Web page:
The first Amendment, as written, bans laws that would establish a state religion; it has now been interpreted to place a wall of separation between the Church and the state. This is an invention. Jefferson, the first to use the term, intended this “wall” to protect religions from government; today’s officials interpret its intention to be to protect government from religion. They’ve turned it upside down. In the 1947 Everson case the Court held that the Fourteenth Amendment “incorporated” the establishment clause of the First Amendment, and extended the meaning of “establishment” to include “aid” to religion or religions. See?
Justice Black, for the majority:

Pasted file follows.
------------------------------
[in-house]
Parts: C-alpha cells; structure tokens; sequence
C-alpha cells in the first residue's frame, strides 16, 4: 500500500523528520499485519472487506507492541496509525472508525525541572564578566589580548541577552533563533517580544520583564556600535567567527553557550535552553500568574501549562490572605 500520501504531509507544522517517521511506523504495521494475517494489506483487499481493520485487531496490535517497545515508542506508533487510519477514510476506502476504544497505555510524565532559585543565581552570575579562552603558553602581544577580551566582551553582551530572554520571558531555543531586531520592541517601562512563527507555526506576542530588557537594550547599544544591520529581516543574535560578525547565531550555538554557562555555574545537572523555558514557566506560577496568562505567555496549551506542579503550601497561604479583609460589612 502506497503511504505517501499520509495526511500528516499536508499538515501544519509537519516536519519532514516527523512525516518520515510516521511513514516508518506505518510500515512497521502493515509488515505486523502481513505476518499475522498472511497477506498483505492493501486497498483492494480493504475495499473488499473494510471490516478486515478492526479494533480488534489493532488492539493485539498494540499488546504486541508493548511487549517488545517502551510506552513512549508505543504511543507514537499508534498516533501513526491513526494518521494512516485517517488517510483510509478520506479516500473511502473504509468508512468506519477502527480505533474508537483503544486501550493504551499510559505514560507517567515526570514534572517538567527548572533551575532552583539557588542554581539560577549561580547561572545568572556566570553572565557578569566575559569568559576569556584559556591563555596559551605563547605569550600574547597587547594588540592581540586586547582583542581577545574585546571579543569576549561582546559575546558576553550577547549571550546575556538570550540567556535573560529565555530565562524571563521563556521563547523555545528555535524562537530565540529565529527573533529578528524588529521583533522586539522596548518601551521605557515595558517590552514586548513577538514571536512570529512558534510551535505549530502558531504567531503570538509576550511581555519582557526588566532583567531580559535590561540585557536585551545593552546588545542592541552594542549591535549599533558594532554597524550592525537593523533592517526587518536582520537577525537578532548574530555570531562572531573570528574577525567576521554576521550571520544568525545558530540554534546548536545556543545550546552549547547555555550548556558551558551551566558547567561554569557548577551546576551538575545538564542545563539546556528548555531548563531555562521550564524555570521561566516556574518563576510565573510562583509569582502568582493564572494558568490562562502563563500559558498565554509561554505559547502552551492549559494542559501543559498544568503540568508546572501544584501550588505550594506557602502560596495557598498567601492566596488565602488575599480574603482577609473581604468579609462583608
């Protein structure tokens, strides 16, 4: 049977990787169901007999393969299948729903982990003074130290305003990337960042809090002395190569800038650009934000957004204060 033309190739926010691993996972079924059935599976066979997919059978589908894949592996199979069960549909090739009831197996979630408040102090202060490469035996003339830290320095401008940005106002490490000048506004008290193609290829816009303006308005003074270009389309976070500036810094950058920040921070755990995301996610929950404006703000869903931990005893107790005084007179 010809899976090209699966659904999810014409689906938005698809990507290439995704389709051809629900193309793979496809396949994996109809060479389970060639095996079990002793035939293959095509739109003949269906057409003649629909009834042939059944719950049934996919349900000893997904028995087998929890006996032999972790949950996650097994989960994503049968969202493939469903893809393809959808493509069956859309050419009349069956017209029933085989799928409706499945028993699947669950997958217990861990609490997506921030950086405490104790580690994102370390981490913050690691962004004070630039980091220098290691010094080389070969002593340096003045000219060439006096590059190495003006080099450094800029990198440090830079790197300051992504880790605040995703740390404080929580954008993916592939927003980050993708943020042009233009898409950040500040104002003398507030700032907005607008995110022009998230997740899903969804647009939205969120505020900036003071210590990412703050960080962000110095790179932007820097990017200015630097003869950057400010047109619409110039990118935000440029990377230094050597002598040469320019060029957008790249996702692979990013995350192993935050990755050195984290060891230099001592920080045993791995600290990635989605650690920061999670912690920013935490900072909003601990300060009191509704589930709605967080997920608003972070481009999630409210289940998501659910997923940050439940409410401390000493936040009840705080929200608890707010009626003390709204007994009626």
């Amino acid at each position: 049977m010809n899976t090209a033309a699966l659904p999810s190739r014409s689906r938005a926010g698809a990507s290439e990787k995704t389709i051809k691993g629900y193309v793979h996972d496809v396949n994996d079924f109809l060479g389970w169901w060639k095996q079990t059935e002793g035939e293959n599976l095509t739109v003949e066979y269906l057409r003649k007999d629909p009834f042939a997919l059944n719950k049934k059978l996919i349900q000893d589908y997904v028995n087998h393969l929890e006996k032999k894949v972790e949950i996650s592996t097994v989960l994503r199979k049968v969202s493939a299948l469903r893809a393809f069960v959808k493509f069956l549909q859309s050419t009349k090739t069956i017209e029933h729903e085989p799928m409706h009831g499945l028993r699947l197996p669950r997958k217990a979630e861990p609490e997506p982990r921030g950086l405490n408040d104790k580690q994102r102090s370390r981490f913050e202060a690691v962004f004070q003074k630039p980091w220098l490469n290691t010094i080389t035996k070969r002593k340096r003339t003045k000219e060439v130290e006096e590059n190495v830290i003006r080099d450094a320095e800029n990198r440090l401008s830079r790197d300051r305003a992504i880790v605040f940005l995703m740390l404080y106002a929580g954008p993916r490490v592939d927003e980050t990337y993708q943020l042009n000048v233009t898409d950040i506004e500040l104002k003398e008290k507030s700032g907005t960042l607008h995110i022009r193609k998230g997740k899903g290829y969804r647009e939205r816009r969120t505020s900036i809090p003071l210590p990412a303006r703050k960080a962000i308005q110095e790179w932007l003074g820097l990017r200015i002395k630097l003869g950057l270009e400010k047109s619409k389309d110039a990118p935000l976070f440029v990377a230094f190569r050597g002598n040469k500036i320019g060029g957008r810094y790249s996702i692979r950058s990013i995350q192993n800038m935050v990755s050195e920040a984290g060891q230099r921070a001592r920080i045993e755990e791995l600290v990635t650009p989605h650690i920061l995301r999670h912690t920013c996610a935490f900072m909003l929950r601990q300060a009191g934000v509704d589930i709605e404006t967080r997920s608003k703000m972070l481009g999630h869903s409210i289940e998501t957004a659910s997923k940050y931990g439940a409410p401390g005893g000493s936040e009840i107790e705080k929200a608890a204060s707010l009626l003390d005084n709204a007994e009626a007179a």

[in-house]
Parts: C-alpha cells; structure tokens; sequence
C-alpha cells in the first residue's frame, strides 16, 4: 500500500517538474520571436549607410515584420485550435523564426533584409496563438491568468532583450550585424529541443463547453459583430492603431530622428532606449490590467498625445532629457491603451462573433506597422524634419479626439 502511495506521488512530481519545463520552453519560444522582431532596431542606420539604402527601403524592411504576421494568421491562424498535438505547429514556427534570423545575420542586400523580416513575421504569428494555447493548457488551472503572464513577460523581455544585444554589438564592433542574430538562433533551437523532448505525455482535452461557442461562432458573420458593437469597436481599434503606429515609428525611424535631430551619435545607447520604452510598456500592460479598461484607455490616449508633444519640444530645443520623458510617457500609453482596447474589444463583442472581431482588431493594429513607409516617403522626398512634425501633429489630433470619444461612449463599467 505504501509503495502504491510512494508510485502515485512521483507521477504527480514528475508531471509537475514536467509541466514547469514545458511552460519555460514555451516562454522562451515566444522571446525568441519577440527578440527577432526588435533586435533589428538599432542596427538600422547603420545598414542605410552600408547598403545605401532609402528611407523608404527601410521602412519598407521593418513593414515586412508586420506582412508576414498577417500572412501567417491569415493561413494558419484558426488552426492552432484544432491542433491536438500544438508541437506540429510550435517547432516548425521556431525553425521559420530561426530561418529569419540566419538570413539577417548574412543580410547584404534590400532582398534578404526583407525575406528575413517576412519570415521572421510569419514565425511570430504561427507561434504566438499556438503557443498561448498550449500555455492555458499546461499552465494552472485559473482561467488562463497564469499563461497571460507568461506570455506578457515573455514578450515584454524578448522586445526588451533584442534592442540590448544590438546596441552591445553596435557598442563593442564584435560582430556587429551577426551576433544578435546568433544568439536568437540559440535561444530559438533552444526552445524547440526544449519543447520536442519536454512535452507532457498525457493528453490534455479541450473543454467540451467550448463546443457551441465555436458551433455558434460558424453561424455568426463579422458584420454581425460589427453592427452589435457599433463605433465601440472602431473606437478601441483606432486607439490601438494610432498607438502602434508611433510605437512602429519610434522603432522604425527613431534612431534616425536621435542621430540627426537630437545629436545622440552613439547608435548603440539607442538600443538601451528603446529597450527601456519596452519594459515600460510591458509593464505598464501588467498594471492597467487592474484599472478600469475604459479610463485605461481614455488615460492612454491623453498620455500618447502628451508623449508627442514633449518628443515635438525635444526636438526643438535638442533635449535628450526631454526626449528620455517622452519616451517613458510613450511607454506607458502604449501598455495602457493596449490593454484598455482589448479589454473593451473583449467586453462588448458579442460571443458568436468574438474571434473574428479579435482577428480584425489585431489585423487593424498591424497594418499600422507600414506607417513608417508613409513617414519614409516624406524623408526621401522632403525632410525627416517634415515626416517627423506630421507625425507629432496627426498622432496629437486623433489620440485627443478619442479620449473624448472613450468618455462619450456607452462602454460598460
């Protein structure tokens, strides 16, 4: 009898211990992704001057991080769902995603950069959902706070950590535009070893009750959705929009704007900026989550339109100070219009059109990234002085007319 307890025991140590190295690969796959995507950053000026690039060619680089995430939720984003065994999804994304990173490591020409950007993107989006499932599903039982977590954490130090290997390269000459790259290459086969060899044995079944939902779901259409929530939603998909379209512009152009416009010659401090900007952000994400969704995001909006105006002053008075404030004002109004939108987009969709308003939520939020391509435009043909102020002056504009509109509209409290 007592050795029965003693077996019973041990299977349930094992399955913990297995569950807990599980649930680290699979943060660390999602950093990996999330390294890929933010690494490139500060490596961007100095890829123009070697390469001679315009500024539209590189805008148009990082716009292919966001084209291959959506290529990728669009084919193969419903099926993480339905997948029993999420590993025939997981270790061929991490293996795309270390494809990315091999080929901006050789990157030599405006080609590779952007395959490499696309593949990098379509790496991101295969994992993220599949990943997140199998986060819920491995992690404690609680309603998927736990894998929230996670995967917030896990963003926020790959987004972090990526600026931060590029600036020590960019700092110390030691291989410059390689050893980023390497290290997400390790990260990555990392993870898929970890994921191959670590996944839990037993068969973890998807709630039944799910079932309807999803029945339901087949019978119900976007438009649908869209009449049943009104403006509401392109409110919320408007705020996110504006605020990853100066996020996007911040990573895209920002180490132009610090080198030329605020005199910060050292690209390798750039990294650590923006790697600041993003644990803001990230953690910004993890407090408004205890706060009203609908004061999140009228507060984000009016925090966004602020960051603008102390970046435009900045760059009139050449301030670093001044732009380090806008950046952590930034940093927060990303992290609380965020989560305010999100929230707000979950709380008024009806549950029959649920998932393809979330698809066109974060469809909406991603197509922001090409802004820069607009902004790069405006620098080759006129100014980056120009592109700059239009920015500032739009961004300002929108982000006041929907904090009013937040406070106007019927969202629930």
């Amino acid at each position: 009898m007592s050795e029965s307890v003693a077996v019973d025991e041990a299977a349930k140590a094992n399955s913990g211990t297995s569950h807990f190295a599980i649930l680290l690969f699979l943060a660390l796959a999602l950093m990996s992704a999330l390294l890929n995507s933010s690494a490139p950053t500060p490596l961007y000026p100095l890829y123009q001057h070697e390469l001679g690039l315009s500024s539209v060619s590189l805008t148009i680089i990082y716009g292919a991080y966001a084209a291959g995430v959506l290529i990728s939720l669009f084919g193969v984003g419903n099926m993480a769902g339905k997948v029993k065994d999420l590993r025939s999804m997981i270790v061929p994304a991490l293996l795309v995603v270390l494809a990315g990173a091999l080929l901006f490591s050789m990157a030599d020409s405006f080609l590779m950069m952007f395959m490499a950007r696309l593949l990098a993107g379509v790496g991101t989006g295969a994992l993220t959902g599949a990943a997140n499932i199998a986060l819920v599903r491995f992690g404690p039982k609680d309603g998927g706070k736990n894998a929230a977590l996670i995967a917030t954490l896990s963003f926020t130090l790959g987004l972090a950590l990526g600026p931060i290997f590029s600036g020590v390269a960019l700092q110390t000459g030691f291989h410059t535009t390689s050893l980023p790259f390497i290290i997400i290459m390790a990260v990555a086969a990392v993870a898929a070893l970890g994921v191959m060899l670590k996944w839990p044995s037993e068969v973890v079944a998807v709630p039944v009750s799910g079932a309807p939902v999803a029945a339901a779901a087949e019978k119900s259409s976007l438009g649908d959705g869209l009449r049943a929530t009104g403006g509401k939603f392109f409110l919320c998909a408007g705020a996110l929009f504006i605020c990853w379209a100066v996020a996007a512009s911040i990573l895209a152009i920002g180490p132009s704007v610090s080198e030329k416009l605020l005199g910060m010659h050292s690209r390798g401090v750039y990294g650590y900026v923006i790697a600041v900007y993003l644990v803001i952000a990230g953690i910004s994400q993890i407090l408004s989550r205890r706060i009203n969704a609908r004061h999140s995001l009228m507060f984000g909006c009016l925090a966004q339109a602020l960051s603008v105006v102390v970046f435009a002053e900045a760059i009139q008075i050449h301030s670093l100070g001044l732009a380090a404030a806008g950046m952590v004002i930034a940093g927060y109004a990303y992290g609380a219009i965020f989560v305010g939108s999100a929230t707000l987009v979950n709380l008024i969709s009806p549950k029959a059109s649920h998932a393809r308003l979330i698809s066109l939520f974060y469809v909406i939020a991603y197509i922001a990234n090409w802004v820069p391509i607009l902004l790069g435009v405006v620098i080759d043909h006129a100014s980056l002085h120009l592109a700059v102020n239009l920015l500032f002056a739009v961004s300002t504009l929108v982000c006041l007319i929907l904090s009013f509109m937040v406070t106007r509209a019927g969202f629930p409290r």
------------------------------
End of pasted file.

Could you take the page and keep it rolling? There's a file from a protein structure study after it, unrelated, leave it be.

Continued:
“The “establishment of religion” clause of the First Amendment means at least this: Neither a state nor the Federal Government can set up a church. Neither can pass laws which aid one religion, aid all religions, or prefer one religion over another. Neither can force nor influence a person to go to or to remain away from church against his will or force him to profess a belief or disbelief in any religion. No person can be punished for entertaining or professing religious beliefs or disbeliefs, or church attendance or nonattendance. No tax in any amount, large or small, can be levied to support any religious activities or institutions, whatever they may be called, or whatever form they may adopt to teach or practice religion. Neither a state nor the Federal Government can, openly or secretly, participate in the affairs of any religions organizations or groups and vice versa. In the words of Jefferson, the clause against establishment of religion by laws was intended to erect a “wall of separation between Church and State.”” (Emphasis added.)He just made all that up out of thin air.